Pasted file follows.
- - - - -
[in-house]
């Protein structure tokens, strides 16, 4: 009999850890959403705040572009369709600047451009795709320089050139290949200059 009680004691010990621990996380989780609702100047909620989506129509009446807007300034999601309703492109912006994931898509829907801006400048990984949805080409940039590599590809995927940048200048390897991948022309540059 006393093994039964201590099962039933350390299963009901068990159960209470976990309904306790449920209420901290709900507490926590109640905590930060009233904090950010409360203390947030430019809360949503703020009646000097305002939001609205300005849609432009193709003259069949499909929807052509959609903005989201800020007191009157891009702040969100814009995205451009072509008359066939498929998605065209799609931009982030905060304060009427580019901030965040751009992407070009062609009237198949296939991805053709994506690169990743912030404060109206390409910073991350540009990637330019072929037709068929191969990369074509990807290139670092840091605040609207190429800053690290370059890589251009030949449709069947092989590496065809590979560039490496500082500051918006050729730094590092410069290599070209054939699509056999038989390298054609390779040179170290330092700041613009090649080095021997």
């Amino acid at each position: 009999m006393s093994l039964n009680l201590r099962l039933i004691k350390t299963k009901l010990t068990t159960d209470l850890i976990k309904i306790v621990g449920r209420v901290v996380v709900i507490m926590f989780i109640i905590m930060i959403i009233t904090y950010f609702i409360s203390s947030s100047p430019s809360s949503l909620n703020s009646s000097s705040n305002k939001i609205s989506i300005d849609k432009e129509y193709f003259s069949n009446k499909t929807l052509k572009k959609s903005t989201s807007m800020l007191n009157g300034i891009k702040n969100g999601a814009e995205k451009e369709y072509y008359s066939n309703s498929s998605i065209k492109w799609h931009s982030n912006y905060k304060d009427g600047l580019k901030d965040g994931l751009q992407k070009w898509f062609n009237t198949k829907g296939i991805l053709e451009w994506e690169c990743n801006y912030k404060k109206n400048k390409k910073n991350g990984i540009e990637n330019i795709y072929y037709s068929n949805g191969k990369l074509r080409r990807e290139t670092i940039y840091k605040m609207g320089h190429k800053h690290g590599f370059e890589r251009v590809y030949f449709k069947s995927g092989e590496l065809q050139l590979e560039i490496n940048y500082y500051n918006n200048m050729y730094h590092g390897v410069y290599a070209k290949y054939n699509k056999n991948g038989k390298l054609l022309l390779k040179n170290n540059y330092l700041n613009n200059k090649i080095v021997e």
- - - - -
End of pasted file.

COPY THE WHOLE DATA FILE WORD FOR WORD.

[in-house]
């Protein structure tokens, strides 16, 4: 009999850890959403705040572009369709600047451009795709320089050139290949200059 009680004691010990621990996380989780609702100047909620989506129509009446807007300034999601309703492109912006994931898509829907801006400048990984949805080409940039590599590809995927940048200048390897991948022309540059 006393093994039964201590099962039933350390299963009901068990159960209470976990309904306790449920209420901290709900507490926590109640905590930060009233904090950010409360203390947030430019809360949503703020009646000097305002939001609205300005849609432009193709003259069949499909929807052509959609903005989201800020007191009157891009702040969100814009995205451009072509008359066939498929998605065209799609931009982030905060304060009427580019901030965040751009992407070009062609009237198949296939991805053709994506690169990743912030404060109206390409910073991350540009990637330019072929037709068929191969990369074509990807290139670092840091605040609207190429800053690290370059890589251009030949449709069947092989590496065809590979560039490496500082500051918006050729730094590092410069290599070209054939699509056999038989390298054609390779040179170290330092700041613009090649080095021997």
């Amino acid at each position: 009999m006393s093994l039964n009680l201590r099962l039933i004691k350390t299963k009901l010990t068990t159960d209470l850890i976990k309904i306790v621990g449920r209420v901290v996380v709900i507490m926590f989780i109640i905590m930060i959403i009233t904090y950010f609702i409360s203390s947030s100047p430019s809360s949503l909620n703020s009646s000097s705040n305002k939001i609205s989506i300005d849609k432009e129509y193709f003259s069949n009446k499909t929807l052509k572009k959609s903005t989201s807007m800020l007191n009157g300034i891009k702040n969100g999601a814009e995205k451009e369709y072509y008359s066939n309703s498929s998605i065209k492109w799609h931009s982030n912006y905060k304060d009427g600047l580019k901030d965040g994931l751009q992407k070009w898509f062609n009237t198949k829907g296939i991805l053709e451009w994506e690169c990743n801006y912030k404060k109206n400048k390409k910073n991350g990984i540009e990637n330019i795709y072929y037709s068929n949805g191969k990369l074509r080409r990807e290139t670092i940039y840091k605040m609207g320089h190429k800053h690290g590599f370059e890589r251009v590809y030949f449709k069947s995927g092989e590496l065809q050139l590979e560039i490496n940048y500082y500051n918006n200048m050729y730094h590092g390897v410069y290599a070209k290949y054939n699509k056999n991948g038989k390298l054609l022309l390779k040179n170290n540059y330092l700041n613009n200059k090649i080095v021997e």